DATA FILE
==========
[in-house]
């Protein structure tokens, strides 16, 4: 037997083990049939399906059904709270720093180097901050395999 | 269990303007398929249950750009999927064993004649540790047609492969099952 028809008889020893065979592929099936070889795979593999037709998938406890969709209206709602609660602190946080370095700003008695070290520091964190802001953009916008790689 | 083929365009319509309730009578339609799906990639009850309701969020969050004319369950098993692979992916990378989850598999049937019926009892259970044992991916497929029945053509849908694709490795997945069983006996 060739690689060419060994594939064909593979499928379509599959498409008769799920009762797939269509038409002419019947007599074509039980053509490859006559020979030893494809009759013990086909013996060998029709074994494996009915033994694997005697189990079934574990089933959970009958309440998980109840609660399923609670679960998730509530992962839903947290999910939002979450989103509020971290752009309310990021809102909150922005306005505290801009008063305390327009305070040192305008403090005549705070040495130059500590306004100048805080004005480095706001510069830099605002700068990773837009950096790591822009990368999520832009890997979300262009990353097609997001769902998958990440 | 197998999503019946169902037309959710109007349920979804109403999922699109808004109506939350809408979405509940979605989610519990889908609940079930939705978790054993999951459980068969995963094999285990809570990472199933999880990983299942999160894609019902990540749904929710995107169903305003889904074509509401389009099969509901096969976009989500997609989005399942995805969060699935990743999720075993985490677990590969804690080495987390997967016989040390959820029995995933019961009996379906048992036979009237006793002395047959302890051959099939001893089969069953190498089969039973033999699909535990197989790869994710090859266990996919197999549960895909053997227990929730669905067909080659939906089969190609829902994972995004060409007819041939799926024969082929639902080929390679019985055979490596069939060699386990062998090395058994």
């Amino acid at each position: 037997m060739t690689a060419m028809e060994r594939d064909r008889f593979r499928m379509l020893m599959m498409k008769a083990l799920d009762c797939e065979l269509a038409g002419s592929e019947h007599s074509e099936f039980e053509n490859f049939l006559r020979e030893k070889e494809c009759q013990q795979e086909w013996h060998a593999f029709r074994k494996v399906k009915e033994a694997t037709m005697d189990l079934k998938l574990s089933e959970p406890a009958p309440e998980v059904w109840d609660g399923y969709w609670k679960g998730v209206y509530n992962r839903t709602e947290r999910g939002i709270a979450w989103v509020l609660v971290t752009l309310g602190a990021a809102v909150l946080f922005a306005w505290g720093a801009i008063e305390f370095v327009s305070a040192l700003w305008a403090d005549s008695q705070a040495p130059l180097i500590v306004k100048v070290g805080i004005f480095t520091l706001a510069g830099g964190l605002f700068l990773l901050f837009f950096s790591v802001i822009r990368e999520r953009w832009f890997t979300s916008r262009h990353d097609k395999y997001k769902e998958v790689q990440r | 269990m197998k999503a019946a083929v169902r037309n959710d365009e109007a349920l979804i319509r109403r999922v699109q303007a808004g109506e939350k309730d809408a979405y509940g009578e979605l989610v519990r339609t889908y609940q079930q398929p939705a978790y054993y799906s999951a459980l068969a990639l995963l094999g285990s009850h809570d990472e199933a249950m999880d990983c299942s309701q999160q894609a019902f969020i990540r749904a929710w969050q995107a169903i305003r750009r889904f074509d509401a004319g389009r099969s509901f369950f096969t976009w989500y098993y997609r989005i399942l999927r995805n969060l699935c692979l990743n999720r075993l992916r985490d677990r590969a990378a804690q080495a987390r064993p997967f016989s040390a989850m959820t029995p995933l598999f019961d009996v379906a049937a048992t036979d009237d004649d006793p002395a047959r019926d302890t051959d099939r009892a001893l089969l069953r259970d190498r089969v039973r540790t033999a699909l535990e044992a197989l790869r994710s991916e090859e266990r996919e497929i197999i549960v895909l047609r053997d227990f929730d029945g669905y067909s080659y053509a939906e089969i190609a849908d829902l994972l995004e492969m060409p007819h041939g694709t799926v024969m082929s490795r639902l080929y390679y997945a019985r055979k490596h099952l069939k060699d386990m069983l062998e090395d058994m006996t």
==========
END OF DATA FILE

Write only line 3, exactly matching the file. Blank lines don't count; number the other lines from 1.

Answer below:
């Amino acid at each position: 037997m060739t690689a060419m028809e060994r594939d064909r008889f593979r499928m379509l020893m599959m498409k008769a083990l799920d009762c797939e065979l269509a038409g002419s592929e019947h007599s074509e099936f039980e053509n490859f049939l006559r020979e030893k070889e494809c009759q013990q795979e086909w013996h060998a593999f029709r074994k494996v399906k009915e033994a694997t037709m005697d189990l079934k998938l574990s089933e959970p406890a009958p309440e998980v059904w109840d609660g399923y969709w609670k679960g998730v209206y509530n992962r839903t709602e947290r999910g939002i709270a979450w989103v509020l609660v971290t752009l309310g602190a990021a809102v909150l946080f922005a306005w505290g720093a801009i008063e305390f370095v327009s305070a040192l700003w305008a403090d005549s008695q705070a040495p130059l180097i500590v306004k100048v070290g805080i004005f480095t520091l706001a510069g830099g964190l605002f700068l990773l901050f837009f950096s790591v802001i822009r990368e999520r953009w832009f890997t979300s916008r262009h990353d097609k395999y997001k769902e998958v790689q990440r | 269990m197998k999503a019946a083929v169902r037309n959710d365009e109007a349920l979804i319509r109403r999922v699109q303007a808004g109506e939350k309730d809408a979405y509940g009578e979605l989610v519990r339609t889908y609940q079930q398929p939705a978790y054993y799906s999951a459980l068969a990639l995963l094999g285990s009850h809570d990472e199933a249950m999880d990983c299942s309701q999160q894609a019902f969020i990540r749904a929710w969050q995107a169903i305003r750009r889904f074509d509401a004319g389009r099969s509901f369950f096969t976009w989500y098993y997609r989005i399942l999927r995805n969060l699935c692979l990743n999720r075993l992916r985490d677990r590969a990378a804690q080495a987390r064993p997967f016989s040390a989850m959820t029995p995933l598999f019961d009996v379906a049937a048992t036979d009237d004649d006793p002395a047959r019926d302890t051959d099939r009892a001893l089969l069953r259970d190498r089969v039973r540790t033999a699909l535990e044992a197989l790869r994710s991916e090859e266990r996919e497929i197999i549960v895909l047609r053997d227990f929730d029945g669905y067909s080659y053509a939906e089969i190609a849908d829902l994972l995004e492969m060409p007819h041939g694709t799926v024969m082929s490795r639902l080929y390679y997945a019985r055979k490596h099952l069939k060699d386990m069983l062998e090395d058994m006996t």